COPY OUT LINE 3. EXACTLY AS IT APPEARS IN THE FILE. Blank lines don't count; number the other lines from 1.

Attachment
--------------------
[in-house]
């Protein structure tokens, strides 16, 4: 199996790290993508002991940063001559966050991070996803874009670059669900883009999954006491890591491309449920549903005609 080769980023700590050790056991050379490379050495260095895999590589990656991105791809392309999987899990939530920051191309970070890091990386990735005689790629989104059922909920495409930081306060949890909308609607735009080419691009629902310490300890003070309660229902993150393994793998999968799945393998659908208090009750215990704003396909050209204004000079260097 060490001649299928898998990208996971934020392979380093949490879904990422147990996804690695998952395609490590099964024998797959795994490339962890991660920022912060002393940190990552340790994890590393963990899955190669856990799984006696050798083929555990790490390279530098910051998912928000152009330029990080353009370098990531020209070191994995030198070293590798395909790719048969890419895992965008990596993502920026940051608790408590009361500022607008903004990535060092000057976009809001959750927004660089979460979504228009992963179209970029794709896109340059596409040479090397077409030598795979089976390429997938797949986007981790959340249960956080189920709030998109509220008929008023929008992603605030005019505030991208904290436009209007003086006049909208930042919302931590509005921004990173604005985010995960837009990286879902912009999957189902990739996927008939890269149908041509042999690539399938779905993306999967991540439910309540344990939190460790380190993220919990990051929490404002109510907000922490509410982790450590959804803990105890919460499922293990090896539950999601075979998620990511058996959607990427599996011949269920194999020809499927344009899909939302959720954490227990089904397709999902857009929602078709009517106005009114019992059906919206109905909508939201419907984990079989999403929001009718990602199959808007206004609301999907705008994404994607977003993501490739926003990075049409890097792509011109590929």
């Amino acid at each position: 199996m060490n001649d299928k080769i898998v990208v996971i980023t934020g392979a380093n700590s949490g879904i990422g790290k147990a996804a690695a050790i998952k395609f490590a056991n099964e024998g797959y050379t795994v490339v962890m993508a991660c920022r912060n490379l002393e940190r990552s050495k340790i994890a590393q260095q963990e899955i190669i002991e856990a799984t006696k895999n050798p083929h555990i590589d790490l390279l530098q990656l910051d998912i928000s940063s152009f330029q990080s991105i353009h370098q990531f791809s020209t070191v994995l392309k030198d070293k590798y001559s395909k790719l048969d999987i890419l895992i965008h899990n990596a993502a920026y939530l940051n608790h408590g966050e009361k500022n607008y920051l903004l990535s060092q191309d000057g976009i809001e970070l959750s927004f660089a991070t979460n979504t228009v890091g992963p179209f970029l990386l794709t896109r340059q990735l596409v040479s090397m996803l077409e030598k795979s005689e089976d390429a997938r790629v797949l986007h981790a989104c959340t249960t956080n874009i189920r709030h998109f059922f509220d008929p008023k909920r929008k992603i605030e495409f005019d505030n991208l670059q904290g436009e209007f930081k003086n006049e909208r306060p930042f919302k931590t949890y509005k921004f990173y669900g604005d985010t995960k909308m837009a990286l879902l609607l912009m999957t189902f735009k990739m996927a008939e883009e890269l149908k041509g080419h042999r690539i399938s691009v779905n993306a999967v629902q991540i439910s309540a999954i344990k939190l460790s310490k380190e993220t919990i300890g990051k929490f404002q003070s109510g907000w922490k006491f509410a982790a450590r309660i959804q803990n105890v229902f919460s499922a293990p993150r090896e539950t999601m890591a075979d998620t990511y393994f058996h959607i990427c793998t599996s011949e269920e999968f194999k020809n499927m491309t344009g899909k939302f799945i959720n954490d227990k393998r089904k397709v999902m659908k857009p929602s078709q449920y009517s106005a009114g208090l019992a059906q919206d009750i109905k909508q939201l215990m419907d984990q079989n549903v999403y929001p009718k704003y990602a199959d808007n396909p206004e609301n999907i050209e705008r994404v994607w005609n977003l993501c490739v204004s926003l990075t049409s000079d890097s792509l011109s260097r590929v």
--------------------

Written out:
């Amino acid at each position: 199996m060490n001649d299928k080769i898998v990208v996971i980023t934020g392979a380093n700590s949490g879904i990422g790290k147990a996804a690695a050790i998952k395609f490590a056991n099964e024998g797959y050379t795994v490339v962890m993508a991660c920022r912060n490379l002393e940190r990552s050495k340790i994890a590393q260095q963990e899955i190669i002991e856990a799984t006696k895999n050798p083929h555990i590589d790490l390279l530098q990656l910051d998912i928000s940063s152009f330029q990080s991105i353009h370098q990531f791809s020209t070191v994995l392309k030198d070293k590798y001559s395909k790719l048969d999987i890419l895992i965008h899990n990596a993502a920026y939530l940051n608790h408590g966050e009361k500022n607008y920051l903004l990535s060092q191309d000057g976009i809001e970070l959750s927004f660089a991070t979460n979504t228009v890091g992963p179209f970029l990386l794709t896109r340059q990735l596409v040479s090397m996803l077409e030598k795979s005689e089976d390429a997938r790629v797949l986007h981790a989104c959340t249960t956080n874009i189920r709030h998109f059922f509220d008929p008023k909920r929008k992603i605030e495409f005019d505030n991208l670059q904290g436009e209007f930081k003086n006049e909208r306060p930042f919302k931590t949890y509005k921004f990173y669900g604005d985010t995960k909308m837009a990286l879902l609607l912009m999957t189902f735009k990739m996927a008939e883009e890269l149908k041509g080419h042999r690539i399938s691009v779905n993306a999967v629902q991540i439910s309540a999954i344990k939190l460790s310490k380190e993220t919990i300890g990051k929490f404002q003070s109510g907000w922490k006491f509410a982790a450590r309660i959804q803990n105890v229902f919460s499922a293990p993150r090896e539950t999601m890591a075979d998620t990511y393994f058996h959607i990427c793998t599996s011949e269920e999968f194999k020809n499927m491309t344009g899909k939302f799945i959720n954490d227990k393998r089904k397709v999902m659908k857009p929602s078709q449920y009517s106005a009114g208090l019992a059906q919206d009750i109905k909508q939201l215990m419907d984990q079989n549903v999403y929001p009718k704003y990602a199959d808007n396909p206004e609301n999907i050209e705008r994404v994607w005609n977003l993501c490739v204004s926003l990075t049409s000079d890097s792509l011109s260097r590929v």